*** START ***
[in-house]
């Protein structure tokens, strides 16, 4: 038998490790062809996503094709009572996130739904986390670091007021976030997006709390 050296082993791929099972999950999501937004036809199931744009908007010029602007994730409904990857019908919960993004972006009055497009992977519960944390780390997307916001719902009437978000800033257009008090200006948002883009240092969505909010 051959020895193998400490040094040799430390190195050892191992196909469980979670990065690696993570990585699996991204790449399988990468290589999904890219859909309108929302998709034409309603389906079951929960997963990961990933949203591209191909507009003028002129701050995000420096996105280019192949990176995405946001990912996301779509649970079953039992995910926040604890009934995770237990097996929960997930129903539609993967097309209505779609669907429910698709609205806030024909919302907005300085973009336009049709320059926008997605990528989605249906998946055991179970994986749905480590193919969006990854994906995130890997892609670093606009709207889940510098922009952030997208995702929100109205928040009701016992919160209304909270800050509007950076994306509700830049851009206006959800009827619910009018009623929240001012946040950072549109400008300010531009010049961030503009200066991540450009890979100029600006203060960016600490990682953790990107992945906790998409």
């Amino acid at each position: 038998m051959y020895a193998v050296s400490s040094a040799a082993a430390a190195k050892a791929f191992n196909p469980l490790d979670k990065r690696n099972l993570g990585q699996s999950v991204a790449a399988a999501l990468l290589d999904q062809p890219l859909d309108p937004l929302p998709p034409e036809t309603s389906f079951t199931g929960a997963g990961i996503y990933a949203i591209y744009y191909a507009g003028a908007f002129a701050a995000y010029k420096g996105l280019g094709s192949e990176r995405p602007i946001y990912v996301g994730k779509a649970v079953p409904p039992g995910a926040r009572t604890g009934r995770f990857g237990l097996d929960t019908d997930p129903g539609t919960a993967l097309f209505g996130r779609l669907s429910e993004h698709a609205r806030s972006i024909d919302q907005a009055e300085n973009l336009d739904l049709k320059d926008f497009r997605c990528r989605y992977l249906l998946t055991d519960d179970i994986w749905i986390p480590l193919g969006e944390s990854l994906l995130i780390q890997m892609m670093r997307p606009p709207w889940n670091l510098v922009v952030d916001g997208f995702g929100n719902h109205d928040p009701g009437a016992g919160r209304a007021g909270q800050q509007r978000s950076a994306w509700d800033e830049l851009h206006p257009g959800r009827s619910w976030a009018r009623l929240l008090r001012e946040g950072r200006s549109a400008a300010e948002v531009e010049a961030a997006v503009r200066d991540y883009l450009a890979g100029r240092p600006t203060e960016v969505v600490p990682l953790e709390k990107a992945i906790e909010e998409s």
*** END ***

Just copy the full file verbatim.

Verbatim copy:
[in-house]
């Protein structure tokens, strides 16, 4: 038998490790062809996503094709009572996130739904986390670091007021976030997006709390 050296082993791929099972999950999501937004036809199931744009908007010029602007994730409904990857019908919960993004972006009055497009992977519960944390780390997307916001719902009437978000800033257009008090200006948002883009240092969505909010 051959020895193998400490040094040799430390190195050892191992196909469980979670990065690696993570990585699996991204790449399988990468290589999904890219859909309108929302998709034409309603389906079951929960997963990961990933949203591209191909507009003028002129701050995000420096996105280019192949990176995405946001990912996301779509649970079953039992995910926040604890009934995770237990097996929960997930129903539609993967097309209505779609669907429910698709609205806030024909919302907005300085973009336009049709320059926008997605990528989605249906998946055991179970994986749905480590193919969006990854994906995130890997892609670093606009709207889940510098922009952030997208995702929100109205928040009701016992919160209304909270800050509007950076994306509700830049851009206006959800009827619910009018009623929240001012946040950072549109400008300010531009010049961030503009200066991540450009890979100029600006203060960016600490990682953790990107992945906790998409």
């Amino acid at each position: 038998m051959y020895a193998v050296s400490s040094a040799a082993a430390a190195k050892a791929f191992n196909p469980l490790d979670k990065r690696n099972l993570g990585q699996s999950v991204a790449a399988a999501l990468l290589d999904q062809p890219l859909d309108p937004l929302p998709p034409e036809t309603s389906f079951t199931g929960a997963g990961i996503y990933a949203i591209y744009y191909a507009g003028a908007f002129a701050a995000y010029k420096g996105l280019g094709s192949e990176r995405p602007i946001y990912v996301g994730k779509a649970v079953p409904p039992g995910a926040r009572t604890g009934r995770f990857g237990l097996d929960t019908d997930p129903g539609t919960a993967l097309f209505g996130r779609l669907s429910e993004h698709a609205r806030s972006i024909d919302q907005a009055e300085n973009l336009d739904l049709k320059d926008f497009r997605c990528r989605y992977l249906l998946t055991d519960d179970i994986w749905i986390p480590l193919g969006e944390s990854l994906l995130i780390q890997m892609m670093r997307p606009p709207w889940n670091l510098v922009v952030d916001g997208f995702g929100n719902h109205d928040p009701g009437a016992g919160r209304a007021g909270q800050q509007r978000s950076a994306w509700d800033e830049l851009h206006p257009g959800r009827s619910w976030a009018r009623l929240l008090r001012e946040g950072r200006s549109a400008a300010e948002v531009e010049a961030a997006v503009r200066d991540y883009l450009a890979g100029r240092p600006t203060e960016v969505v600490p990682l953790e709390k990107a992945i906790e909010e998409s």